Letter of credit is a document issued by a bank which guarantees the payment of a customer’s drafts for a specified period and up to a specified amount. Letters of credit are commonly used today in international trade when a supplier in one country does business with a wholesaler in another country. If business A wanted to purchase a large order of supplies from business B, business A would go to their own bank and request a letter of credit. When business A is approved, their bank will send the letter of credit to business B’s bank. Business B’s bank will then notify business B that the letter of credit was received and they can now ship the order with full assurance of payment. When the proper documents are presented as stipulated in the contract, business A’s banks will transfer the payment to business B’s bank which will then credit business B’s account. The banks only deal with the documents and not the transaction itself.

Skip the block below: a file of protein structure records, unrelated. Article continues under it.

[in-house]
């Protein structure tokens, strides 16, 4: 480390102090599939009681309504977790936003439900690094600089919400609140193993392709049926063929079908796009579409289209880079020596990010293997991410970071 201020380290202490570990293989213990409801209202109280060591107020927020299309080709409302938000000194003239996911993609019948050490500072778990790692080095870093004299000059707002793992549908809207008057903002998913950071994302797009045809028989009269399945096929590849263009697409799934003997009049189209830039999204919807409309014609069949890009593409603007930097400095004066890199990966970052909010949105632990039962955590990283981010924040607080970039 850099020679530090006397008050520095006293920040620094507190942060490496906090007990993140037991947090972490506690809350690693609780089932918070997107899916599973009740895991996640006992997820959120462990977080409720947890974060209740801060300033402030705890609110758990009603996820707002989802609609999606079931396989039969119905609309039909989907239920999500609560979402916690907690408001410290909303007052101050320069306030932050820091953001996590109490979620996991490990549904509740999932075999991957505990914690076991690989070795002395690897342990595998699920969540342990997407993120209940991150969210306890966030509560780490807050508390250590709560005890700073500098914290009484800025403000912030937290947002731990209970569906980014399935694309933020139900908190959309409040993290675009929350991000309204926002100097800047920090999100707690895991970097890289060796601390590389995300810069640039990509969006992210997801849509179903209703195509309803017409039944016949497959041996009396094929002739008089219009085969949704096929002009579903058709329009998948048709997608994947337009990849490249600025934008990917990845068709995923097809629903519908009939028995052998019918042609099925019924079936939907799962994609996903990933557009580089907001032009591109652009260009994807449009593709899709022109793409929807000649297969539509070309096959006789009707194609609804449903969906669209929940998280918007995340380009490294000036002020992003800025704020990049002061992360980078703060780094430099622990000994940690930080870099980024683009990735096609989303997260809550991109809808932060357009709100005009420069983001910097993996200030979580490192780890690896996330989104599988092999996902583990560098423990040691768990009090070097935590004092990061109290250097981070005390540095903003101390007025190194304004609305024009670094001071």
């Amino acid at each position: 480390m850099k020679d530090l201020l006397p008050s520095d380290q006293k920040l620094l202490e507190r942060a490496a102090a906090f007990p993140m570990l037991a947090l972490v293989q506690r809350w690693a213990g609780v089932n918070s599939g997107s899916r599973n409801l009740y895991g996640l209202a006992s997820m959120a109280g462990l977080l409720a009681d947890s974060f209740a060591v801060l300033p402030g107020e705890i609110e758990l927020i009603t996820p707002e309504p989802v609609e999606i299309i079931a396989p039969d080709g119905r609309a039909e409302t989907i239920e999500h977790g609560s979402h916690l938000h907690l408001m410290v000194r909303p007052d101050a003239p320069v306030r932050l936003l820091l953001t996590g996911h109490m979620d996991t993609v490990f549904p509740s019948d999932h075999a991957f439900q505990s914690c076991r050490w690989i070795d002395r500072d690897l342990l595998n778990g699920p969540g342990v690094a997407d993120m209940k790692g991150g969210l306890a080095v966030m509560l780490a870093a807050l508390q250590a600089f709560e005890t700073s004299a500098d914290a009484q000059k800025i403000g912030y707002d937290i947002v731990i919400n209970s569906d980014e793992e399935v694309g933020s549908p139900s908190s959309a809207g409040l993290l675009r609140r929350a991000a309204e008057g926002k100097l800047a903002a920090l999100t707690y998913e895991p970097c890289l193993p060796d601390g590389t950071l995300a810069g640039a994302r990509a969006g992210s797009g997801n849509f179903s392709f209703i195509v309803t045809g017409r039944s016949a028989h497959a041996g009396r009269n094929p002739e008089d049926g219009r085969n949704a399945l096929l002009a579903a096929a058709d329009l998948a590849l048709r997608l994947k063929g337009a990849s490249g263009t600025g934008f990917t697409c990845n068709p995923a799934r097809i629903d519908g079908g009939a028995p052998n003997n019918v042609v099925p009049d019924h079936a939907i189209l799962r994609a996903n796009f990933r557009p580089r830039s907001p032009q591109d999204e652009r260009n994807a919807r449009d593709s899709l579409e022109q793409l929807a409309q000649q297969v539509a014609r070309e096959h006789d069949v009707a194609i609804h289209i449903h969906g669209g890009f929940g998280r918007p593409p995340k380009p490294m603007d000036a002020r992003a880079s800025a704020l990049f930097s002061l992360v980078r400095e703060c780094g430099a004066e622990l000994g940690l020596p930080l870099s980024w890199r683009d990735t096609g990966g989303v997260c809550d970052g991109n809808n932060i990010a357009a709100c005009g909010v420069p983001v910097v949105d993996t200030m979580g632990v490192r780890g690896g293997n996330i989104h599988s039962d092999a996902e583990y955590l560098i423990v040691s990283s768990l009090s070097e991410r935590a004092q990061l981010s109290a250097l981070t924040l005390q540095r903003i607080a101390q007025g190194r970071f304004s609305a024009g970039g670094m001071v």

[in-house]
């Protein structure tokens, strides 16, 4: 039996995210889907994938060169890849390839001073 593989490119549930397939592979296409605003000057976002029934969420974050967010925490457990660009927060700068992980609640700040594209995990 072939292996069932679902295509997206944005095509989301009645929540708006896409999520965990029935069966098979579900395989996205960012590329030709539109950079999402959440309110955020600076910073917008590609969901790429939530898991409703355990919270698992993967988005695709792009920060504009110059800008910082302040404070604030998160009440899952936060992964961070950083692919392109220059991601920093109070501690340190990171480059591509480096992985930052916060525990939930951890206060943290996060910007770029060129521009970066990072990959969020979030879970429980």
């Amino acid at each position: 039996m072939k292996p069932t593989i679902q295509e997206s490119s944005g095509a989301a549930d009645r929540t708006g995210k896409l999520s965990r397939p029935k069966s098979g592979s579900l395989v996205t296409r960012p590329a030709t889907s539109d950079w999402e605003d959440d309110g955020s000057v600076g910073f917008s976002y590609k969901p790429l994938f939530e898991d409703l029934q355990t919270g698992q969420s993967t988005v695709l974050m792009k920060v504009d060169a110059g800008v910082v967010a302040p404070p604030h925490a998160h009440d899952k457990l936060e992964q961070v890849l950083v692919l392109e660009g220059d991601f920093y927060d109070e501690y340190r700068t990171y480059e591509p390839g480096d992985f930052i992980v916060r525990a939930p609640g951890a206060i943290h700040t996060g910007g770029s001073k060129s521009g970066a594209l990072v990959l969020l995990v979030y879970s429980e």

Letters of credit can also be used in the process of land development to make sure that previously approved public projects will be completed. These projects can include sidewalks, sewers, and streets. The parties involved in a letter of credit are the beneficiary, the issuing bank, and the advising bank. The beneficiary is the party receiving the money. The issuing bank is the bank of the applicant and the advising bank is the bank of the beneficiary. The applicant, however, is not included in the parties of a letter of credit.